• Chandesh:

    Absolutely short-sighted. You hire a person, not a CV. Knowing what kind of person you’re getting is paramount.

  • Well… some ‘bad boys’ outside of work might be great employees…

    Using facebook or twitter or social media to judge someone might not give a true picture of the WORK ETHIC of the person…

  • @coldtusker – in this no-privacy environment an employee’s actions, within and without the workplace, reflect on the organisation that saw it fit to hire him. In that context ‘work ethic’ embodies the personal nature of the employee and that nature is represented by their profiles in the social media space. A classic example is of a group of employees fired from a well known international airline for deragotary comments they made about the company and some passengers on Facebook. Although entitled to ‘let off steam’ they did so in a public space and thereby displayed little respect for their employer and worse their customers.

  • kenyangetter

    @coldtusker kweli kabisa but should there be a seamless transition between the worker and the social ‘mediaite’?
    And I agree @Chandesh infact we should even seek out candidates’ community service profiles and contribution to their neighbourhoods and communities…. crazy but necessary I suppose.

    Thanks @Sunnywords thought provoking

  • I’d say the point is you’re trying to gauge “the whole person” in whatever way you choose. This should not be excessively moralistic (there is that danger), but focus on the key attitudes you’re looking for: work ethic, initiative, creativity etc…

  • kenneth nyaga

    Sunny you are spot on.I agree with you on this one.I agree with the saying that life is 10% how we react to it and 90% our attitude towards it.

  • Mo

    I fully agree with you, Sunny (and Eckhart). Whether a person works for self or an employer, they are a brand ambassador for the organisation, and the impression they create (even just on a subliminal level), as part of a collective, is more powerful than any advertising.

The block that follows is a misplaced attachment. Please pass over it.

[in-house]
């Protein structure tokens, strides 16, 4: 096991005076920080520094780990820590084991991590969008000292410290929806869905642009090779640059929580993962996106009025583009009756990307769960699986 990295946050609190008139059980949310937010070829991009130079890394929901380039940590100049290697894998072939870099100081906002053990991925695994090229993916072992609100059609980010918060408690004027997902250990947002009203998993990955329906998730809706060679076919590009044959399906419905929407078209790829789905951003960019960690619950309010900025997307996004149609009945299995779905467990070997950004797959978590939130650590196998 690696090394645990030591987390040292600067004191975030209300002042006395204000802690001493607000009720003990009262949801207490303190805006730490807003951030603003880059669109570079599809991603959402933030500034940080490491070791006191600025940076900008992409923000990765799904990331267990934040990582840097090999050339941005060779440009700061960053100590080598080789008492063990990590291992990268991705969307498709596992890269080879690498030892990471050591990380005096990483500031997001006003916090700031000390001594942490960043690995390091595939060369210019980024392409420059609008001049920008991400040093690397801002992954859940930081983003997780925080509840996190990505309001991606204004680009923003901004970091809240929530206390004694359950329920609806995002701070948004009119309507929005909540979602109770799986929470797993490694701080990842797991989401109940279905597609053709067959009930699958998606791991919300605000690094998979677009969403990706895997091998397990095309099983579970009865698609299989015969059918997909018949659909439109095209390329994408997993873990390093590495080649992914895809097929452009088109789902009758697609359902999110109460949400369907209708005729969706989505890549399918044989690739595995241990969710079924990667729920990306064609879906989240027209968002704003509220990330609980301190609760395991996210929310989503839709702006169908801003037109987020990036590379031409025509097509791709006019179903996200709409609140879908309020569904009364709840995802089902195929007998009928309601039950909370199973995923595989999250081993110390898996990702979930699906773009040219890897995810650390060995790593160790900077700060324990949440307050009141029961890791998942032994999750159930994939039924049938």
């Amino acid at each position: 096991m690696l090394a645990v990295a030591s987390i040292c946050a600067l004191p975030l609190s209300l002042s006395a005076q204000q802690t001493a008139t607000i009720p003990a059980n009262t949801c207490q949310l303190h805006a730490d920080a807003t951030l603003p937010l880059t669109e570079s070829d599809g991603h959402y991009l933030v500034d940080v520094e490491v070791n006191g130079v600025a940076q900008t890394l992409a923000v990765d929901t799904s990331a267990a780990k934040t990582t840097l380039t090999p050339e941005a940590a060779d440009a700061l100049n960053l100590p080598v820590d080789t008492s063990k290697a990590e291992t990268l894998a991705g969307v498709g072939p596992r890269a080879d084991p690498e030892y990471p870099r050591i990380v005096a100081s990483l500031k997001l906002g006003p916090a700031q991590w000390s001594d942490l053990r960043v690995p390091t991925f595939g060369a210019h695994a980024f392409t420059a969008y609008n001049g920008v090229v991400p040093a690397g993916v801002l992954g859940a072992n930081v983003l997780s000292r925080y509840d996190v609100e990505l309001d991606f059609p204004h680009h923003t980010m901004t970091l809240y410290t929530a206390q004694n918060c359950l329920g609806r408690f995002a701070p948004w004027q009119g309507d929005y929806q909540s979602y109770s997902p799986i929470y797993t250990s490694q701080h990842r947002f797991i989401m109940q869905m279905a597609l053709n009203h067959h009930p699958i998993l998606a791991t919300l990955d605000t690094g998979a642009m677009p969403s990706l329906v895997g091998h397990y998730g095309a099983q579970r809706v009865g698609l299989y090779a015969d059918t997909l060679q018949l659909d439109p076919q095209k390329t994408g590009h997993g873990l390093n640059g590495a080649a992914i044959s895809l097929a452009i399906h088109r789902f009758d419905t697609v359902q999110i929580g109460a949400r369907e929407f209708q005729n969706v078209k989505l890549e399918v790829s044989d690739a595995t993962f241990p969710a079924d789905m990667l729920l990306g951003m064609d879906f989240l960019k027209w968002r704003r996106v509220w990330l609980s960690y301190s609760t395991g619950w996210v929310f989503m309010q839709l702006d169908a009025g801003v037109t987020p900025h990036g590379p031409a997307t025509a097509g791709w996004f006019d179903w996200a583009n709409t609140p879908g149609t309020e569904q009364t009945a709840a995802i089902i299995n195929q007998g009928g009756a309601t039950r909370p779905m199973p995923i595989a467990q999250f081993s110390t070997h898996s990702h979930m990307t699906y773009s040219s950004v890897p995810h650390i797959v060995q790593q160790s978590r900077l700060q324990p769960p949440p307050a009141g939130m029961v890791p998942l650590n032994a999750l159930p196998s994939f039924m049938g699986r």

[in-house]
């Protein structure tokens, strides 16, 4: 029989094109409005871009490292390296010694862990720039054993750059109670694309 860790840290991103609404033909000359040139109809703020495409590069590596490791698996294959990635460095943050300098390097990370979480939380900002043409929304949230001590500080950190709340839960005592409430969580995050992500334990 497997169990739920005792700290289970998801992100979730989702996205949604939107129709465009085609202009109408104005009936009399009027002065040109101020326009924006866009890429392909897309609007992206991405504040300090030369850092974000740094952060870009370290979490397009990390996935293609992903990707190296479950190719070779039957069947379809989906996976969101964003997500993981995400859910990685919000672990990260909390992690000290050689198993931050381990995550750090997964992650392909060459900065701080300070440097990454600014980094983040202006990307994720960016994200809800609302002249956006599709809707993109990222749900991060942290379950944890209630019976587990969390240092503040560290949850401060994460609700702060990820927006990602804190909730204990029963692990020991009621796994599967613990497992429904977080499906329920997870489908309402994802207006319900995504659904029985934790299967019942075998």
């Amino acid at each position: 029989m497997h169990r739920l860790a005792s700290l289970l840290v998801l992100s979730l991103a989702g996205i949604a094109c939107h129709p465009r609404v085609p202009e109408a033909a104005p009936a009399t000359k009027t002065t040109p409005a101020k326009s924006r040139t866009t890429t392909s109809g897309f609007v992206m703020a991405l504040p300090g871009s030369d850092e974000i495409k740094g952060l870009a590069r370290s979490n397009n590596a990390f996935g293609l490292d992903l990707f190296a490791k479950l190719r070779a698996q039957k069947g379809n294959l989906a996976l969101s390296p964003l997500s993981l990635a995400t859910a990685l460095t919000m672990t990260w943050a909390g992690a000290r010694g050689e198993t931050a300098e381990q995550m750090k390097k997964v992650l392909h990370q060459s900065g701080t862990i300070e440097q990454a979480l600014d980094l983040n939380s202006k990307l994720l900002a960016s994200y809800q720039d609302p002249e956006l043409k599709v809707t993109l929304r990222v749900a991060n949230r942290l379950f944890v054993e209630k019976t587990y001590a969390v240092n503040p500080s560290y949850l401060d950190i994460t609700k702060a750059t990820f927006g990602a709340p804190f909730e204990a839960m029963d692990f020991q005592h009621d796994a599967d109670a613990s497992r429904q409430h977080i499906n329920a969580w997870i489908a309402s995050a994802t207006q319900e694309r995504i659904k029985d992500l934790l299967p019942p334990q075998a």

That person’s character and value system will come into play in how they interact at work and in their decision-making -it is not all text-book and detached from the person. Qualifications and experience are important because (hopefully) they attest to the fact that the person knows every thing that they claim to know. And equally important are their character and values.

  • Elias

    SPOT ON! I take this as a personal SI Unit. I do not have a Uni Degree. Long story:life happenings. However the strides that I have made with my attitude, character and just being professional have come along way to me achieving my goals. While I believe in Education as a source of knowledge, I also believe in attitude & enthusiasm towards what we do.

  • Good work Sunny

  • Rachel Kasumba

    If I was the hiring manager, I would be most concerned about how well-rounded a candidate was. Skill and attitude are both equally important in the perfomance or production of an excellent service/product.

    While I agree that 1 hour interviews all day long either with an interview panel or individuals may not wead out the well-rehearsed candidate, they should be conducted at the bear minimum.

    In addition, increase the probabtion period from 3 to 6 months or even 1 year depending on the sensitivity of the postion. As regards references, I would be extra causious especially in today’s enviroment – see Sunny’s well explained article dated September 12, 2008 for more details.

  • Nasra

    very interesting article that i totally agree with @ sunny , interviews begins from the moment the candidate expresses interest. That means they agree to be observed at all times. if driven by passion and enthusiasm you will uphold the core values at all times. It would be odd or misplaced to work in the humanitarian field for example from 8-5 and be a very unpleasant / uncaring human being after that. We recruit to support the existing and not merely to fill a spot. GOOD WORK SUNNY !!